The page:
Like other newspapers, we paused at 2:33 p.m. Thursday to commemorate the attack on journalists a week earlier.
Five people died at The Capital newspaper in Annapolis, Maryland, in the latest mass shooting to come across our news feeds and ding on our iPhones.
As I’m sure school shootings did for teachers, and the Las Vegas shooting did for people who frequent outdoor concerts, this one hit home for me and my co-workers. It especially hurt because we’ve all — every single one of us who’ve worked in this business — faced threats large and small from people we encounter.
Early in my career, I had a man show up at the front door to talk about a story I’d written on a bank robbery the prior weekend. He promised new information about this unsolved case. When I asked how he knew, he had a simple explanation: He was the one who did it.
(After his arrest, he told investigators he went to the newspaper because we got the color of his truck wrong in the description of the vehicle police gave us.)
The year before that, I covered a case where a man killed his three children and their pets, then himself, and recorded the whole thing on audiocassette. Something like a week before, he showed up at the front door of the newspaper, ready to talk to my city editor about his state of mind.
So yeah, we’ve all had close calls.
And that was in the “good ol’ days.”
Even Thursday, the day journalists paused for just a minute to remember five of their own, our president just couldn’t help himself at a campaign rally.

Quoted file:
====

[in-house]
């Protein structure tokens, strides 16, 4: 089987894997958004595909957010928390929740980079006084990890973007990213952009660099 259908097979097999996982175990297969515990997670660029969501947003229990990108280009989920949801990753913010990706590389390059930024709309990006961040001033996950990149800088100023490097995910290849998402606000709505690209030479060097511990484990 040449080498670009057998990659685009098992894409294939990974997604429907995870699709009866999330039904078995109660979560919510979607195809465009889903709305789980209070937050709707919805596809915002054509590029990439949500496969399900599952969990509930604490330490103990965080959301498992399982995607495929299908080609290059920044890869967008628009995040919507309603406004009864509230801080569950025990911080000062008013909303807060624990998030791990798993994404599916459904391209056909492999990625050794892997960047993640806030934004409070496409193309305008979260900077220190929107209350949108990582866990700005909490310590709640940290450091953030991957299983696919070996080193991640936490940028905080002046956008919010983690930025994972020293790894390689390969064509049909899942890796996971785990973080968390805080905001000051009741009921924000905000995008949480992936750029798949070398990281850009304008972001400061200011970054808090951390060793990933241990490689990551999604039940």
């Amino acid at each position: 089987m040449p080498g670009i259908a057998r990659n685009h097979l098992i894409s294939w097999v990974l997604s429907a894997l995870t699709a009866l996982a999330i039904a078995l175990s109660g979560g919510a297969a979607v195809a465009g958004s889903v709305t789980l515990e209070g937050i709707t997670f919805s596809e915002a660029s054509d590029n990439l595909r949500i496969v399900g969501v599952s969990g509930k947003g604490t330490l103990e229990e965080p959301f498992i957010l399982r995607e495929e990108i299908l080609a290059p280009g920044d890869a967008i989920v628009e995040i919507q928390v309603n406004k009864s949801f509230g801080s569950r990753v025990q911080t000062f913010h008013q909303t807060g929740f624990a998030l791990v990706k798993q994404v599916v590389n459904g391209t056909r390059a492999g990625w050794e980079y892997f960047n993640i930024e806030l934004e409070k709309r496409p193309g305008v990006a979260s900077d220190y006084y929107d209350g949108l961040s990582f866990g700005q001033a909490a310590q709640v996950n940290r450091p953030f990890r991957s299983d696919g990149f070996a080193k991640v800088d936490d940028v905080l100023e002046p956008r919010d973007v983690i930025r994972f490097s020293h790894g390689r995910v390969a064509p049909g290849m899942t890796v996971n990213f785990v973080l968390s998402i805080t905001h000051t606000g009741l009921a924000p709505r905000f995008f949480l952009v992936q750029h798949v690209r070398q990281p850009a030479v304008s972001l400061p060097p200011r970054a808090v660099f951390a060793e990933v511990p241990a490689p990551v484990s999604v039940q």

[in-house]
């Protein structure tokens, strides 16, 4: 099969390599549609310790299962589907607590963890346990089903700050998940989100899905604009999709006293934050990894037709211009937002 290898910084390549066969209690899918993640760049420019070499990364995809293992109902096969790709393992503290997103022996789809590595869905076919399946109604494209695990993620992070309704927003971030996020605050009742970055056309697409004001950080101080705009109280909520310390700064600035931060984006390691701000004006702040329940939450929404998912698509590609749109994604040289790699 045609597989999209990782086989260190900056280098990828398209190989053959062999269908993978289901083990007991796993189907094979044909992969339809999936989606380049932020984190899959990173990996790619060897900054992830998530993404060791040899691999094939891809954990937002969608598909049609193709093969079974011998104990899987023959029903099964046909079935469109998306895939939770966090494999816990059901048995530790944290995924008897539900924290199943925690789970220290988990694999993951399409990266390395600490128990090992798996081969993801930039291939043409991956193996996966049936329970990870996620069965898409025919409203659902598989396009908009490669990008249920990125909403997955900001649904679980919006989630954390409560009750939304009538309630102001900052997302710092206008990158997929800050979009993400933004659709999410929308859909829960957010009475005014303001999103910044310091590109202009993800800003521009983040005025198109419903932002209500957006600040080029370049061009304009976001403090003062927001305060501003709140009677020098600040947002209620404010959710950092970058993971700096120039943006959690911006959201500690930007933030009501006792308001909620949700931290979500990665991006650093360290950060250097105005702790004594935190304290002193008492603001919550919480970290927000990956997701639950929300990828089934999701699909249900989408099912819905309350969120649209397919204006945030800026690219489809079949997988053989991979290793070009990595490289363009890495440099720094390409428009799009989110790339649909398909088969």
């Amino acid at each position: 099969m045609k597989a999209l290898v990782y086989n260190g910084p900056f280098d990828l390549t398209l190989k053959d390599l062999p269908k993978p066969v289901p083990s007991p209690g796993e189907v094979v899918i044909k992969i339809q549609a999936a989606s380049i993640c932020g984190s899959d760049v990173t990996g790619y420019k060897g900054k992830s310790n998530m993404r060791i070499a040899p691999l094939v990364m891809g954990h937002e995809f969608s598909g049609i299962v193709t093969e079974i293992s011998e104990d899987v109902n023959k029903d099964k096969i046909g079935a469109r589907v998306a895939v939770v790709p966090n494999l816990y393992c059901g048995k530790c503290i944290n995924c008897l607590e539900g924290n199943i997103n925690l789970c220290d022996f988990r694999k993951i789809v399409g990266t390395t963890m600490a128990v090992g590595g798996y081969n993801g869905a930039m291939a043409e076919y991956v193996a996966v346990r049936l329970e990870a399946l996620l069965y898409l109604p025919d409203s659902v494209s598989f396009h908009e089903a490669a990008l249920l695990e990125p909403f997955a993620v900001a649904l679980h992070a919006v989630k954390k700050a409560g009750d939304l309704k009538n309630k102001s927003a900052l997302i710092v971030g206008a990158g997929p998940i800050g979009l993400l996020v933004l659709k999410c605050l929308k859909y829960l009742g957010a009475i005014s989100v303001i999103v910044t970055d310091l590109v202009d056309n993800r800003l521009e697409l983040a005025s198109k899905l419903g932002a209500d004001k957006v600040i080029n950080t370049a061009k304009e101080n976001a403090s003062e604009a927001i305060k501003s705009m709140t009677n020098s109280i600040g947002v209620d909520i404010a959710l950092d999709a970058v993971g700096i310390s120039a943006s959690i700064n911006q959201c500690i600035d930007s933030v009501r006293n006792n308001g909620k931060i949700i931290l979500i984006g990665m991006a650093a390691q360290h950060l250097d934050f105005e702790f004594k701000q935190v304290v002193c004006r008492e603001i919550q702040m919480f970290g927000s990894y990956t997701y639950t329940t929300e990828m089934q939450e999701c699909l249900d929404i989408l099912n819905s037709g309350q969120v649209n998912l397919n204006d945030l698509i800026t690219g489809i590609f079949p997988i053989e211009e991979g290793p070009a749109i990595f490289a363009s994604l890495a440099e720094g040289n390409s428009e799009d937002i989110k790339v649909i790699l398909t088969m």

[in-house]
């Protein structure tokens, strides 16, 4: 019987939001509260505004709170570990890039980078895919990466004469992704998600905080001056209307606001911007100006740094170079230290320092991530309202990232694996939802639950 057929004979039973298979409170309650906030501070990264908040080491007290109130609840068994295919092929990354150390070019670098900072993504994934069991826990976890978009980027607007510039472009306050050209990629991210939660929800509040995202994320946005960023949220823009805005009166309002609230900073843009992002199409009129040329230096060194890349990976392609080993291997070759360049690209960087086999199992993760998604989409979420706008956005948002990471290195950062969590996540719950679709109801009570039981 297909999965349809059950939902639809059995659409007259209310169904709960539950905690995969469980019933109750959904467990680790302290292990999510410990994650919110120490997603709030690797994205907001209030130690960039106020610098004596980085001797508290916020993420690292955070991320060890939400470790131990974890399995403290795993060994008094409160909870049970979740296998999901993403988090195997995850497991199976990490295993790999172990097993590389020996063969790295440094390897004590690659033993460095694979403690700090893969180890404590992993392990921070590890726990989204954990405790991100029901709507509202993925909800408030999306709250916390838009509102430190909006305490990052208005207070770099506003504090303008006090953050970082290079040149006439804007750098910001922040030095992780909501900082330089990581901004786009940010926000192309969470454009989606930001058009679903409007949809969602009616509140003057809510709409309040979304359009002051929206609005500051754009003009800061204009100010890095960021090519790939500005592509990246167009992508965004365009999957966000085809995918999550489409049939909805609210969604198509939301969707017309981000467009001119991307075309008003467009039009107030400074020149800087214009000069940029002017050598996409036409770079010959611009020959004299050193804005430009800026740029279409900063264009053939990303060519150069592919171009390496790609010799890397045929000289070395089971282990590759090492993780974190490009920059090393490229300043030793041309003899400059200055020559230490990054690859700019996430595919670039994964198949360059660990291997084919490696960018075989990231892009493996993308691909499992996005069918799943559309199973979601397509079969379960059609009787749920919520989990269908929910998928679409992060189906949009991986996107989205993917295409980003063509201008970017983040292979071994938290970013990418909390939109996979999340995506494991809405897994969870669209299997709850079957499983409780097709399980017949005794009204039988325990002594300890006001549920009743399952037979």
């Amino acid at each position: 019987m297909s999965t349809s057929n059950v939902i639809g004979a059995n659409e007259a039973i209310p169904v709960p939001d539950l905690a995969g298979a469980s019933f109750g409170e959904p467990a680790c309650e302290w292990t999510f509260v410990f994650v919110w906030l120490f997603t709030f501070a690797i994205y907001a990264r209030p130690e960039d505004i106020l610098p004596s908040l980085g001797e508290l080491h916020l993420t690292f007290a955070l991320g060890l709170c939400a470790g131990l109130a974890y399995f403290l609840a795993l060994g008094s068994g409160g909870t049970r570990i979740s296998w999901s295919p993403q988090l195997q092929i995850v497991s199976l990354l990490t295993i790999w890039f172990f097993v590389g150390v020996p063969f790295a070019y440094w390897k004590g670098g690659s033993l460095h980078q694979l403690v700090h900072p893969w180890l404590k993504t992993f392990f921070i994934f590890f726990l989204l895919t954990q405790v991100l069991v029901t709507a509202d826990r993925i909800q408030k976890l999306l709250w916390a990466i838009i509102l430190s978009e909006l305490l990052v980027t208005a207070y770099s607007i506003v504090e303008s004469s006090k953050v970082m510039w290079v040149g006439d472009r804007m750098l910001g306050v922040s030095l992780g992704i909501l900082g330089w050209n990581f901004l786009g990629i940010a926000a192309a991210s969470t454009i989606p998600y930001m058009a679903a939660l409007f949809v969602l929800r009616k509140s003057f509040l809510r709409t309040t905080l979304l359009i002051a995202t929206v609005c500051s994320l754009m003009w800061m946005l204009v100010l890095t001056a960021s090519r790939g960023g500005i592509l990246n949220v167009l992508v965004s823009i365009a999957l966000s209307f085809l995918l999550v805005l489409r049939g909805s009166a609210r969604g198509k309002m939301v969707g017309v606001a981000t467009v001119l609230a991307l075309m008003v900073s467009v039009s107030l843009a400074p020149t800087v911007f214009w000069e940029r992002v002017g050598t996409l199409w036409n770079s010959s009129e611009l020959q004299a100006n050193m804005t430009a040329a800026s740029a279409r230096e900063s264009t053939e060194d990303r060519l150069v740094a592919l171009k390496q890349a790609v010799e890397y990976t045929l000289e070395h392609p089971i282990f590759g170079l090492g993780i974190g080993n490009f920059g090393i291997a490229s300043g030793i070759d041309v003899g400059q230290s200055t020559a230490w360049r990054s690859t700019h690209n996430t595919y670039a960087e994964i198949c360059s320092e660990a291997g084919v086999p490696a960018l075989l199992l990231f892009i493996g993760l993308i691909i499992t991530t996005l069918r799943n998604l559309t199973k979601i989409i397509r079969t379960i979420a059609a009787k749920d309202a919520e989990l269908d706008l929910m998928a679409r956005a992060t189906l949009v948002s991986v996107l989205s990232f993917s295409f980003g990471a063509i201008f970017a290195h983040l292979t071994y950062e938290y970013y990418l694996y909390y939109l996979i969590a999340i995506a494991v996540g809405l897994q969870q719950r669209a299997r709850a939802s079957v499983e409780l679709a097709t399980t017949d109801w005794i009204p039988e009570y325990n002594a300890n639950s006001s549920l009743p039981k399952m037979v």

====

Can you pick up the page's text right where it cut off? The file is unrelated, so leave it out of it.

“Fake news. Bad people,” President Donald Trump told a crowd in Montana. Of course it got cheers.
Trump on media: "they are so damn dishonest."— Abby D. Phillip (@abbydphillip) July 5, 2018
"These are really bad people.
And he's still going. So there's your answer to the question of whether Trump's rhetoric would change after 5 journalists were gunned down in Annapolis.
Trump said it in response to questions being raised about his preparedness to meet one-on-one with Russian President Vladimir Putin. (Hey, he did such a great job convincing Kim Jong Un to dismantle his nukes, so why not?)
It’s legitimate for some pundits to suggest Trump is in over his head in dealing with Putin, just as it is for others to agree with him. Neither should merit a judgment call like that from the president about the character of the press corps, and the past calls to arm from Trump and his acolytes are dangerous.
Two days before the Annapolis shooting, Milo Yiannopoulos said he “can’t wait for the vigilante squads to start gunning journalists.”
Folks, journalists and other employees at The Covington News and most other news outlets like it are people who go to church with you, serve in civic clubs with you, eat in your restaurants, shop in your stores and have children and grandchildren in school with your children and grandchildren.
We feel duty-bound to tell the stories of our community, and the chips will fall where they may. It’s not about Trump or any other politician. In fact, the vast majority of us don’t have jobs that have anything to do with national politics, but Trump’s rhetoric doesn’t draw a distinction. It just encourages people to hate all of us.
That being said, I’ve been gratified by the outpouring of support in the days since The Capital shooting. Many friends have reached out to say they were thinking of us, and appreciate the job we do. It’s difficult under the best of circumstances, and the stress of seeing colleagues — even those we don’t know — gunned down by a disgruntled story subject sure didn’t help.
That said, we press on because we didn’t choose this job. It chose us.
David Clemons is the editor and publisher of The Covington News. His email address is firstname.lastname@example.org. Twitter: @scoopclemons.